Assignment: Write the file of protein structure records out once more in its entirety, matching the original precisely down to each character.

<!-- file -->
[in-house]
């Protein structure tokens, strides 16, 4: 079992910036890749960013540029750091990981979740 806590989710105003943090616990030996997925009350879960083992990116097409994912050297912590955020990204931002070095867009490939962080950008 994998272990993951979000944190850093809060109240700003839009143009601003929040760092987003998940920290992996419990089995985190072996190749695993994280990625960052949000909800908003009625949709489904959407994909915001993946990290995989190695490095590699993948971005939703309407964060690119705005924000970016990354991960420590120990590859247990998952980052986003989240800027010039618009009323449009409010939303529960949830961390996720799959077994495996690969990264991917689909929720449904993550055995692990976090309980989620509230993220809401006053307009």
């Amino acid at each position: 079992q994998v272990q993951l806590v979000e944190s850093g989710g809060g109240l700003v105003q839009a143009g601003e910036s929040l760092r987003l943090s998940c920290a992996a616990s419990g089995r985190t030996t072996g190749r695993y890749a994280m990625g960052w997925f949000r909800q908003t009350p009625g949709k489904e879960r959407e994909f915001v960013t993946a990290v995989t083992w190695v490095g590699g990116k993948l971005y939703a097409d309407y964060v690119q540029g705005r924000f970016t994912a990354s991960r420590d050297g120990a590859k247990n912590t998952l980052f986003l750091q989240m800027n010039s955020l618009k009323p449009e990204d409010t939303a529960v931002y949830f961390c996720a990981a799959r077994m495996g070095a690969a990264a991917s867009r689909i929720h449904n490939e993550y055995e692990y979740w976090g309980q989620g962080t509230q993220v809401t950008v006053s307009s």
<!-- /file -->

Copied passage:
[in-house]
């Protein structure tokens, strides 16, 4: 079992910036890749960013540029750091990981979740 806590989710105003943090616990030996997925009350879960083992990116097409994912050297912590955020990204931002070095867009490939962080950008 994998272990993951979000944190850093809060109240700003839009143009601003929040760092987003998940920290992996419990089995985190072996190749695993994280990625960052949000909800908003009625949709489904959407994909915001993946990290995989190695490095590699993948971005939703309407964060690119705005924000970016990354991960420590120990590859247990998952980052986003989240800027010039618009009323449009409010939303529960949830961390996720799959077994495996690969990264991917689909929720449904993550055995692990976090309980989620509230993220809401006053307009």
């Amino acid at each position: 079992q994998v272990q993951l806590v979000e944190s850093g989710g809060g109240l700003v105003q839009a143009g601003e910036s929040l760092r987003l943090s998940c920290a992996a616990s419990g089995r985190t030996t072996g190749r695993y890749a994280m990625g960052w997925f949000r909800q908003t009350p009625g949709k489904e879960r959407e994909f915001v960013t993946a990290v995989t083992w190695v490095g590699g990116k993948l971005y939703a097409d309407y964060v690119q540029g705005r924000f970016t994912a990354s991960r420590d050297g120990a590859k247990n912590t998952l980052f986003l750091q989240m800027n010039s955020l618009k009323p449009e990204d409010t939303a529960v931002y949830f961390c996720a990981a799959r077994m495996g070095a690969a990264a991917s867009r689909i929720h449904n490939e993550y055995e692990y979740w976090g309980q989620g962080t509230q993220v809401t950008v006053s307009s």